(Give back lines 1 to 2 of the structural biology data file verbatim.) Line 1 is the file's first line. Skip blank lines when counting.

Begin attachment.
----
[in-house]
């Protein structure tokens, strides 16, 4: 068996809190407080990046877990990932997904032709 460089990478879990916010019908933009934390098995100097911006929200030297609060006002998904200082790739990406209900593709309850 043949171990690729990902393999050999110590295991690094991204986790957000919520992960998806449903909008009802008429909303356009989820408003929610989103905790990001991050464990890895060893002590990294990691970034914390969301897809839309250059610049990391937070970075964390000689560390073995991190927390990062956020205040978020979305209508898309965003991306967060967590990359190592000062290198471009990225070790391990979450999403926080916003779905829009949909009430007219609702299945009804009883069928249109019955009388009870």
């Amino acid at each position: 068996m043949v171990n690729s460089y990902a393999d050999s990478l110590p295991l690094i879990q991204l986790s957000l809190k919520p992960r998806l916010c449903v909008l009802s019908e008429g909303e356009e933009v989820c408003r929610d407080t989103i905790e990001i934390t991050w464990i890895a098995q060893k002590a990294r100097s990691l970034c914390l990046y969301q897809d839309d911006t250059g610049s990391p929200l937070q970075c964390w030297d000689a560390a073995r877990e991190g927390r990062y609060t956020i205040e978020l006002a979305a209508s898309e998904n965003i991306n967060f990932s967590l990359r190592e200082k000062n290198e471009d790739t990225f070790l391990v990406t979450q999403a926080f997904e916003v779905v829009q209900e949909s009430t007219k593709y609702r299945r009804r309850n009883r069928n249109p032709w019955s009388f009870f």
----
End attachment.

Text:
[in-house]
């Protein structure tokens, strides 16, 4: 068996809190407080990046877990990932997904032709 460089990478879990916010019908933009934390098995100097911006929200030297609060006002998904200082790739990406209900593709309850 043949171990690729990902393999050999110590295991690094991204986790957000919520992960998806449903909008009802008429909303356009989820408003929610989103905790990001991050464990890895060893002590990294990691970034914390969301897809839309250059610049990391937070970075964390000689560390073995991190927390990062956020205040978020979305209508898309965003991306967060967590990359190592000062290198471009990225070790391990979450999403926080916003779905829009949909009430007219609702299945009804009883069928249109019955009388009870």